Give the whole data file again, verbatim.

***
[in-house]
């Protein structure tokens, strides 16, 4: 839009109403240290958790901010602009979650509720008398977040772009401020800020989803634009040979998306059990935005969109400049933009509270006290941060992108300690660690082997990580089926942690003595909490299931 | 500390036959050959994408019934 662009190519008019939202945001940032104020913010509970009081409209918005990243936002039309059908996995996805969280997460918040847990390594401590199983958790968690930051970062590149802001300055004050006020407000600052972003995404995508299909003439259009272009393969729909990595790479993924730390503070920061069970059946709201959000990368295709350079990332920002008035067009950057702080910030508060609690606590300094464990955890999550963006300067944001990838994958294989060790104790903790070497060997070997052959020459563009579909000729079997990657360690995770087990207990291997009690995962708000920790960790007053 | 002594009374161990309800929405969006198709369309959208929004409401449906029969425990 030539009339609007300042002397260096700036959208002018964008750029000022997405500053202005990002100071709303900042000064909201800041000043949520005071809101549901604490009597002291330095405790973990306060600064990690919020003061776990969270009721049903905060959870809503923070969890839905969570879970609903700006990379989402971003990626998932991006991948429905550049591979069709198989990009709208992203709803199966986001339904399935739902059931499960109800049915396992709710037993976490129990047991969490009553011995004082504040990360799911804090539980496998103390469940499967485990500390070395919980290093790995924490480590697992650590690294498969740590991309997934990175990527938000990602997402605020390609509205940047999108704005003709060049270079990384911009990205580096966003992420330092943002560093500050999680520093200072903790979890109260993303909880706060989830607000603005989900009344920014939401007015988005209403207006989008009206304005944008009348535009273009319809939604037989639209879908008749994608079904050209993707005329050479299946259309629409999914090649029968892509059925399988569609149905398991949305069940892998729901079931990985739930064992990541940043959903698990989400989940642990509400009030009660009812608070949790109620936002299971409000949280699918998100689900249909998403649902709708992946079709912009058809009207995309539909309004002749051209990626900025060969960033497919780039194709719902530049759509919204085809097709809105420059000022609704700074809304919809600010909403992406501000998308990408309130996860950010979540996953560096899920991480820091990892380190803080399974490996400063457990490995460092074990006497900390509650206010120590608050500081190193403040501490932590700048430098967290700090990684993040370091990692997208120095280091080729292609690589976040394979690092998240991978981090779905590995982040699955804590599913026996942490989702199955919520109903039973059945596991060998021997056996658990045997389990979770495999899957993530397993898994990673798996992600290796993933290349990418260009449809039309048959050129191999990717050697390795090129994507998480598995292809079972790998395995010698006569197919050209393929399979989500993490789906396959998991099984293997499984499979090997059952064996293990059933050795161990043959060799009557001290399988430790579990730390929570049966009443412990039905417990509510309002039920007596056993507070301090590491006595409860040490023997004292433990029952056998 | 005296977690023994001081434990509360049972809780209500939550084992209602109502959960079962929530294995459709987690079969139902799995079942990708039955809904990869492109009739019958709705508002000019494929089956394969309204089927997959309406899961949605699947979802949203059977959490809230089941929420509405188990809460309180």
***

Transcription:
[in-house]
């Protein structure tokens, strides 16, 4: 839009109403240290958790901010602009979650509720008398977040772009401020800020989803634009040979998306059990935005969109400049933009509270006290941060992108300690660690082997990580089926942690003595909490299931 | 500390036959050959994408019934 662009190519008019939202945001940032104020913010509970009081409209918005990243936002039309059908996995996805969280997460918040847990390594401590199983958790968690930051970062590149802001300055004050006020407000600052972003995404995508299909003439259009272009393969729909990595790479993924730390503070920061069970059946709201959000990368295709350079990332920002008035067009950057702080910030508060609690606590300094464990955890999550963006300067944001990838994958294989060790104790903790070497060997070997052959020459563009579909000729079997990657360690995770087990207990291997009690995962708000920790960790007053 | 002594009374161990309800929405969006198709369309959208929004409401449906029969425990 030539009339609007300042002397260096700036959208002018964008750029000022997405500053202005990002100071709303900042000064909201800041000043949520005071809101549901604490009597002291330095405790973990306060600064990690919020003061776990969270009721049903905060959870809503923070969890839905969570879970609903700006990379989402971003990626998932991006991948429905550049591979069709198989990009709208992203709803199966986001339904399935739902059931499960109800049915396992709710037993976490129990047991969490009553011995004082504040990360799911804090539980496998103390469940499967485990500390070395919980290093790995924490480590697992650590690294498969740590991309997934990175990527938000990602997402605020390609509205940047999108704005003709060049270079990384911009990205580096966003992420330092943002560093500050999680520093200072903790979890109260993303909880706060989830607000603005989900009344920014939401007015988005209403207006989008009206304005944008009348535009273009319809939604037989639209879908008749994608079904050209993707005329050479299946259309629409999914090649029968892509059925399988569609149905398991949305069940892998729901079931990985739930064992990541940043959903698990989400989940642990509400009030009660009812608070949790109620936002299971409000949280699918998100689900249909998403649902709708992946079709912009058809009207995309539909309004002749051209990626900025060969960033497919780039194709719902530049759509919204085809097709809105420059000022609704700074809304919809600010909403992406501000998308990408309130996860950010979540996953560096899920991480820091990892380190803080399974490996400063457990490995460092074990006497900390509650206010120590608050500081190193403040501490932590700048430098967290700090990684993040370091990692997208120095280091080729292609690589976040394979690092998240991978981090779905590995982040699955804590599913026996942490989702199955919520109903039973059945596991060998021997056996658990045997389990979770495999899957993530397993898994990673798996992600290796993933290349990418260009449809039309048959050129191999990717050697390795090129994507998480598995292809079972790998395995010698006569197919050209393929399979989500993490789906396959998991099984293997499984499979090997059952064996293990059933050795161990043959060799009557001290399988430790579990730390929570049966009443412990039905417990509510309002039920007596056993507070301090590491006595409860040490023997004292433990029952056998 | 005296977690023994001081434990509360049972809780209500939550084992209602109502959960079962929530294995459709987690079969139902799995079942990708039955809904990869492109009739019958709705508002000019494929089956394969309204089927997959309406899961949605699947979802949203059977959490809230089941929420509405188990809460309180």